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US Bank National Association v. Finkel

Superior Court of Pennsylvania

May 23, 2017

US BANK NATIONAL ASSOCIATION, AS TRUSTEE FOR WELLS FARGO ALTERNATIVE LOAN TRUST, SERIES 2005-1 Appellee
v.
LESLIE M. FINKEL A/K/A LESLIE M. ALTIERI AND ALEXANDER BRYAN ALTIERI Appellants

         Appeal from the Judgment Entered December 15, 2015 In the Court of Common Pleas of Northampton County Civil Division at No(s): 2011-C-5023

          BEFORE: BOWES, OLSON AND STABILE, JJ.

          OPINION

          BOWES, J.

         Leslie M. Finkel a/k/a Leslie M. Altieri and Alexander Bryan Altieri appeal from the judgment entered December 15, 2015, in favor of U.S. National Association (the "Bank") as Trustee for Wells Fargo Alternative Loan Trust, Series 2005-1. Appellants challenge the trial court's June 26, 2013 order, as amended July 29, 2013, granting partial summary judgment in favor of the Bank and imposing an equitable lien on Appellants' property. After careful review, we vacate the judgment and remand for further proceedings in accordance herewith.

         The record indicates that, on March 12, 2004, Leslie Finkel individually secured a $300, 000 mortgage with Wells Fargo to purchase a residence located at 4120 Douglas Drive, Bethlehem, Northampton County, Pennsylvania (the "Property"). She purchased the Property with Alexander Bryan Altieri, who was then her boyfriend. Mr. Altieri neither applied for nor executed the mortgage. Rather, he contributed $300, 000 in cash to purchase the Property.

         Ms. Finkel and Mr. Altieri were present at closing. Both of their names appeared on the deed to the Property as grantees. Ms. Finkel executed the mortgage and note, which were in her name alone. She also signed various notices and documents associated with the mortgage. A HUD-1 statement bears the signatures of Ms. Finkel and Mr. Altieri on the lines designated for "Borrowers, "[1] although neither of them recalled signing the document at closing.

         In 2004, the mortgage was assigned to the Bank. Ms. Finkel and Mr. Altieri married on June 12, 2004, and continued to live at the Property. In February 2009, the mortgage was allegedly in default. On August 11, 2010, Ms. Finkel penned the first of three letters to the Bank seeking accommodation. She explained therein the reasons for the arrears on "our" mortgage, and how "they" intended to pay them.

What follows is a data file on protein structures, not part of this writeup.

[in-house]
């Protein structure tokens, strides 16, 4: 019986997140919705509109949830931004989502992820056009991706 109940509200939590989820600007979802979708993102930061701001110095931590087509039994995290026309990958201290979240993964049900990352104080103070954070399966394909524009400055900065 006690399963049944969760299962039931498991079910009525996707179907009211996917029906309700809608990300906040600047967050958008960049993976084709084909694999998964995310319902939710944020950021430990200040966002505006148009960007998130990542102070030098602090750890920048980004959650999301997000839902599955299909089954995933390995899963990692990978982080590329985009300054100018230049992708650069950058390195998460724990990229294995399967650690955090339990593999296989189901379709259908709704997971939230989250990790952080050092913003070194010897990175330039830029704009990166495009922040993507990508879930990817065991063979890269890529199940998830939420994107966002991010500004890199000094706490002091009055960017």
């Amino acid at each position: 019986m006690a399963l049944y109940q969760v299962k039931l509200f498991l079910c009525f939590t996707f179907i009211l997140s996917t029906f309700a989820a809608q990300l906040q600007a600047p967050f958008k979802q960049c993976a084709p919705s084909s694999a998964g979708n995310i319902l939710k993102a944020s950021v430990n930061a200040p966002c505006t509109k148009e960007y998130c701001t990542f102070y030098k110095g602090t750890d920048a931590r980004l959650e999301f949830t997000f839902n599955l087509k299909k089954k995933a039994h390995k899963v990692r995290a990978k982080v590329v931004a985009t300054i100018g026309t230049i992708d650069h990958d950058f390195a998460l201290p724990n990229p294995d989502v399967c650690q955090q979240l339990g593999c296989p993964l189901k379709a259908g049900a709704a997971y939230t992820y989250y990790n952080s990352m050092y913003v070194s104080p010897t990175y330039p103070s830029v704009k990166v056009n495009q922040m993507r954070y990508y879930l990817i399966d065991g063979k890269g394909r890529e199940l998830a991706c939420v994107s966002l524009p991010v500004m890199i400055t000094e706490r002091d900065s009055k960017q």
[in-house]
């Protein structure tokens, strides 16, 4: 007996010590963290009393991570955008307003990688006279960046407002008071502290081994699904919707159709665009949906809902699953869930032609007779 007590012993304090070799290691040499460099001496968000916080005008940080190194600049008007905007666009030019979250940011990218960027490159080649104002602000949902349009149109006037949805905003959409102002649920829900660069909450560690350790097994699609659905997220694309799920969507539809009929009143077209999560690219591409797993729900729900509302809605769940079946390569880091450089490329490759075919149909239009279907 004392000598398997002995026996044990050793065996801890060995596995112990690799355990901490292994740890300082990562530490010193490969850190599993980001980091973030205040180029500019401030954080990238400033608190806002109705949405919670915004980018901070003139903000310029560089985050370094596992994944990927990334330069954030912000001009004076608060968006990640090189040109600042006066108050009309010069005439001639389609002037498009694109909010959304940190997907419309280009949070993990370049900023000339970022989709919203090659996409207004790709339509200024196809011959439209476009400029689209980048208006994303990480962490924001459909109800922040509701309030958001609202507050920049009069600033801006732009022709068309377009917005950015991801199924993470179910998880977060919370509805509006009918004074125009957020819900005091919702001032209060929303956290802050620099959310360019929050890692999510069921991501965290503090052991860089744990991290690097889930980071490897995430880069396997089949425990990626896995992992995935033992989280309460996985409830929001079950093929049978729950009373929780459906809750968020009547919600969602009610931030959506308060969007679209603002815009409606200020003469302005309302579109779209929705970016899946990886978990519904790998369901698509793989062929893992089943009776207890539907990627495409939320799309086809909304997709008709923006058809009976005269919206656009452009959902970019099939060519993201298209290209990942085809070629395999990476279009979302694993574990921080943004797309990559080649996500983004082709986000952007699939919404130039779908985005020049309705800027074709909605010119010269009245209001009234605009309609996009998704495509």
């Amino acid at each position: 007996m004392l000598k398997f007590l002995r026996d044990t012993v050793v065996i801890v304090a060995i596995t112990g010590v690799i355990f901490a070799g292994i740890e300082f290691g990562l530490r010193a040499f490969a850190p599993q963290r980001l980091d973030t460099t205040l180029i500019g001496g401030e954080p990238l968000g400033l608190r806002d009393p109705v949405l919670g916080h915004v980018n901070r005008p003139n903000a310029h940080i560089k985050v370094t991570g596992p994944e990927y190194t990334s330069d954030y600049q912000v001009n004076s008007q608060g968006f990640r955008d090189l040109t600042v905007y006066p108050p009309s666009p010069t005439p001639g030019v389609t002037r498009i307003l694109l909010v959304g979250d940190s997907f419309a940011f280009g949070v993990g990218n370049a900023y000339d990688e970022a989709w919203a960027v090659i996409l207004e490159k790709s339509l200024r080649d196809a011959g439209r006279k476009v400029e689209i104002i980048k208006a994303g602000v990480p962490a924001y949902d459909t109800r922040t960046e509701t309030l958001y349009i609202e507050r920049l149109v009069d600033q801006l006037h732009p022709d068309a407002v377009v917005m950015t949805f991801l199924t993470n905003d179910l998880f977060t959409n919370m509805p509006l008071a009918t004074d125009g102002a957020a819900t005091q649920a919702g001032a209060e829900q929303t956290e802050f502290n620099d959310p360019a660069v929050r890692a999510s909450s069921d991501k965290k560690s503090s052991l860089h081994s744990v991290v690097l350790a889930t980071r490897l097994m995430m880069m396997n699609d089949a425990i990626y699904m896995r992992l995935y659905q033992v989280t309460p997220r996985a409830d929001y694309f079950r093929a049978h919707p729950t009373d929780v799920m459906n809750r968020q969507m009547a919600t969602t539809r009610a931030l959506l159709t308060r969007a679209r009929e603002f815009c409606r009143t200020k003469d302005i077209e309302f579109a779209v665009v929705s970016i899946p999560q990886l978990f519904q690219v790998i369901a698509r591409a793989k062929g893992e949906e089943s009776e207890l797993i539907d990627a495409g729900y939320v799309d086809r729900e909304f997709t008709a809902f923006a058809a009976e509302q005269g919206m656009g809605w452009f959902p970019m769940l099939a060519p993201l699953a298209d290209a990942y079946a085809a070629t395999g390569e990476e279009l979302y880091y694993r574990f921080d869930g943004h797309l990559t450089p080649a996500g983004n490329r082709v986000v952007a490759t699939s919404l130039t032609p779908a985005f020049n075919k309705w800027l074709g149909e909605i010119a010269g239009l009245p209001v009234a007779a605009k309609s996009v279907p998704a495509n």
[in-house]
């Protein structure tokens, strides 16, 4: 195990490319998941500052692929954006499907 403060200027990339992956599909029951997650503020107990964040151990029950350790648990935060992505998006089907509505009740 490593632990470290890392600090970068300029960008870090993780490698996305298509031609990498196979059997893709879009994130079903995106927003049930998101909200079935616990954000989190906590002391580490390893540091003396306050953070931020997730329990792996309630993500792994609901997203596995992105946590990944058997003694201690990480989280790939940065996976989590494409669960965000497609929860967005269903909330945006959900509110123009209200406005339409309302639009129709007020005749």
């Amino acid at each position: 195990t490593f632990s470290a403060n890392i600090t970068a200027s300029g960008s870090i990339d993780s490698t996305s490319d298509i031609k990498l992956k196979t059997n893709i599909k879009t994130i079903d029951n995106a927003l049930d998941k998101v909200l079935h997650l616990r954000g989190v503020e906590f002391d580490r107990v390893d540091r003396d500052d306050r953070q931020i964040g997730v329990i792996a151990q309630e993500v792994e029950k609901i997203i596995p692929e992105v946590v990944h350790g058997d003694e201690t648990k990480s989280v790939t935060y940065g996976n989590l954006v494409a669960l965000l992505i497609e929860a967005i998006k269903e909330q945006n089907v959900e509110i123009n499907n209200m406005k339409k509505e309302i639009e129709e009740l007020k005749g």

On June 2, 2011, the Bank commenced this action to reform the mortgage to add Mr. Altieri as a mortgage obligor on the Property. In the alternative, the Bank sought imposition of an equitable lien. The Bank pled that Mr. Altieri was not on the mortgage due to a "mutual mistake" which did not reflect the true intentions of the parties. Amended Complaint, 8/15/11, at ¶10. Appellants filed preliminary objections to the complaint and amended complaint, which were overruled. In their Answer and New Matter, Appellants denied that there was any mutual mistake, and averred that the mortgage, which was prepared by the Bank, was never intended to be in Mr. Altieri's name. Answer and New Matter and Counterclaims, 1/30/12, at ¶¶4, 5, 7. Appellants further alleged that the Bank "specifically and purposefully excluded [Alexander] Altieri from the loan." Id. at ¶10. They also filed counterclaims asserting violations of the Unfair Trade Practices and Consumer Protection Law, the Fair Debt Collection Practices Act, the Fair Credit Extension Uniformity Act, and the Equal Credit Opportunity Act.

         At the close of the pleadings, the Bank moved for partial summary judgment on the equitable lien claim. At that point, minimal discovery was completed. The Bank had propounded requests for admissions, interrogatories, and requests for production of documents to which Appellants had responded. The trial court, by order of June 26, 2013, granted the Bank's request for partial summary judgment on the equitable lien claim, basing its decision on the HUD-1 form designating Mr. Altieri as a "Borrower, " Appellants' responses to requests for admission Nos. 6 and 8, Ms. Finkel's letters to the Bank, and Mr. Altieri's presence at the closing on the Property.

         On July 3, 2013, Appellants asked the trial court to amend its order to include a determination of finality pursuant to Pa.R.A.P. 341(c), to permit an immediate appeal to this Court, which the trial court denied. The Bank sought clarification of whether the June 26, 2013 order imposing the equitable lien was interim or permanent relief. By order dated July 29, 2013, the court amended its earlier order to clarify that the equitable lien was indeed permanent and independent of the mortgage reformation claim.

         On August 30, 2013, Appellants filed an appeal to this Court from the order granting partial summary judgment. This Court quashed the appeal on March 20, 2014, as interlocutory. U.S. Bank National Association v. Finkel, 100 A.3d 313 (Pa.Super. 2014) (unpublished memorandum).[2]

         Discovery continued on Appellants' counterclaims. On June 10, 2015, the Bank filed a second motion for summary judgment on those claims. Appellants sought reconsideration of the June 2013 order, as amended July 2013, which imposed the equitable lien. By order dated December 15, 2015, the trial court granted the Bank's motion for summary judgment and denied reconsideration, thus finally disposing of all claims.

         Appellants timely appealed and present three questions for our review:

A. Whether the trial court failed to properly apply the standard applicable to summary judgment motions under Rule 1035.2(1)?
B. Whether it was an error of law to conclude that no showing of injustice or unjust enrichment was required to ...

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